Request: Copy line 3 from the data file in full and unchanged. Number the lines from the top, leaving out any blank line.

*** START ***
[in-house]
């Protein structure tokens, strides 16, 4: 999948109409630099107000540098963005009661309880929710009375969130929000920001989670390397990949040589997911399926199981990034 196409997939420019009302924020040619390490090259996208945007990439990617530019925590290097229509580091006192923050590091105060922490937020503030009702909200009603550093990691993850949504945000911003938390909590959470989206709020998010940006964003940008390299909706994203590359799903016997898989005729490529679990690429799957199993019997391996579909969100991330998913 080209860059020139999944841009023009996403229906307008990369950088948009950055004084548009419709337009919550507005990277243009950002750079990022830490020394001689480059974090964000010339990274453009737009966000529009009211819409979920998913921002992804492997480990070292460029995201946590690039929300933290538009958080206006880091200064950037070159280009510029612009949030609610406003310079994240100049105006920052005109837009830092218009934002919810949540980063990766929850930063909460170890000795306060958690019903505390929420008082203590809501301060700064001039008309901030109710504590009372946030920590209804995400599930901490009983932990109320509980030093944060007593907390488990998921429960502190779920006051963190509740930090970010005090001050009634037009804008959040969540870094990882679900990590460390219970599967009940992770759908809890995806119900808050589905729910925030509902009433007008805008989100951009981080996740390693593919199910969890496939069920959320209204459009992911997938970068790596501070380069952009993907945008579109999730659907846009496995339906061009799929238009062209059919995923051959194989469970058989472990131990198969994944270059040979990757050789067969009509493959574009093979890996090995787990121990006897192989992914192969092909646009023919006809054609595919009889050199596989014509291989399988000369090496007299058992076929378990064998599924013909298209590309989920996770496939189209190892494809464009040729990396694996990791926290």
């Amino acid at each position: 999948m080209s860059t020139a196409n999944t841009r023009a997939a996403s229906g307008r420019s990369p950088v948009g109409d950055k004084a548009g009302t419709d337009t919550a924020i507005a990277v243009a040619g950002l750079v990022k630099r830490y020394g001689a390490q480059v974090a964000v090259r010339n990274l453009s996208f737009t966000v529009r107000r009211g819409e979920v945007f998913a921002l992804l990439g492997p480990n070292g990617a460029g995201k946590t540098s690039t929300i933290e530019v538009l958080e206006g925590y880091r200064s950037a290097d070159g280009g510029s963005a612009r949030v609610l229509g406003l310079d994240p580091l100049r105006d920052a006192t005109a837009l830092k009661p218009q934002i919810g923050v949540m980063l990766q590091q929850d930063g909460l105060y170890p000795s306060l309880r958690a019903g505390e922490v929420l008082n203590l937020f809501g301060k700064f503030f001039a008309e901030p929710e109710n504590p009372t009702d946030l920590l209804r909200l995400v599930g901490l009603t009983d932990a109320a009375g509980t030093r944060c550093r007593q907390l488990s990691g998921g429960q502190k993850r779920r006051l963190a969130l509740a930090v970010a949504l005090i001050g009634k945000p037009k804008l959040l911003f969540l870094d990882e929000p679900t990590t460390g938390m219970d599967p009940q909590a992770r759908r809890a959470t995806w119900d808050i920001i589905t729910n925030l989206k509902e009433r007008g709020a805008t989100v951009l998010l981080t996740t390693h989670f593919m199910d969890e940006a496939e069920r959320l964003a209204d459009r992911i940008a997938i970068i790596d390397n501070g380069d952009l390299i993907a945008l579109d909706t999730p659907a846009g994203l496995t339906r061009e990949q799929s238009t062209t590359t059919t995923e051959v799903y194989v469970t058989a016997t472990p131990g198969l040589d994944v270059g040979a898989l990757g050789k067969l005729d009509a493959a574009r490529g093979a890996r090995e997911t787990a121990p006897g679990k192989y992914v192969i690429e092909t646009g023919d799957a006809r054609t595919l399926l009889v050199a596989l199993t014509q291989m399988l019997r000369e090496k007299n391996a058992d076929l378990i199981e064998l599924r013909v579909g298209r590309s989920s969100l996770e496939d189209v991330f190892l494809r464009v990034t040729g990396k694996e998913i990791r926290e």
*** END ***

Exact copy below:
């Amino acid at each position: 999948m080209s860059t020139a196409n999944t841009r023009a997939a996403s229906g307008r420019s990369p950088v948009g109409d950055k004084a548009g009302t419709d337009t919550a924020i507005a990277v243009a040619g950002l750079v990022k630099r830490y020394g001689a390490q480059v974090a964000v090259r010339n990274l453009s996208f737009t966000v529009r107000r009211g819409e979920v945007f998913a921002l992804l990439g492997p480990n070292g990617a460029g995201k946590t540098s690039t929300i933290e530019v538009l958080e206006g925590y880091r200064s950037a290097d070159g280009g510029s963005a612009r949030v609610l229509g406003l310079d994240p580091l100049r105006d920052a006192t005109a837009l830092k009661p218009q934002i919810g923050v949540m980063l990766q590091q929850d930063g909460l105060y170890p000795s306060l309880r958690a019903g505390e922490v929420l008082n203590l937020f809501g301060k700064f503030f001039a008309e901030p929710e109710n504590p009372t009702d946030l920590l209804r909200l995400v599930g901490l009603t009983d932990a109320a009375g509980t030093r944060c550093r007593q907390l488990s990691g998921g429960q502190k993850r779920r006051l963190a969130l509740a930090v970010a949504l005090i001050g009634k945000p037009k804008l959040l911003f969540l870094d990882e929000p679900t990590t460390g938390m219970d599967p009940q909590a992770r759908r809890a959470t995806w119900d808050i920001i589905t729910n925030l989206k509902e009433r007008g709020a805008t989100v951009l998010l981080t996740t390693h989670f593919m199910d969890e940006a496939e069920r959320l964003a209204d459009r992911i940008a997938i970068i790596d390397n501070g380069d952009l390299i993907a945008l579109d909706t999730p659907a846009g994203l496995t339906r061009e990949q799929s238009t062209t590359t059919t995923e051959v799903y194989v469970t058989a016997t472990p131990g198969l040589d994944v270059g040979a898989l990757g050789k067969l005729d009509a493959a574009r490529g093979a890996r090995e997911t787990a121990p006897g679990k192989y992914v192969i690429e092909t646009g023919d799957a006809r054609t595919l399926l009889v050199a596989l199993t014509q291989m399988l019997r000369e090496k007299n391996a058992d076929l378990i199981e064998l599924r013909v579909g298209r590309s989920s969100l996770e496939d189209v991330f190892l494809r464009v990034t040729g990396k694996e998913i990791r926290e």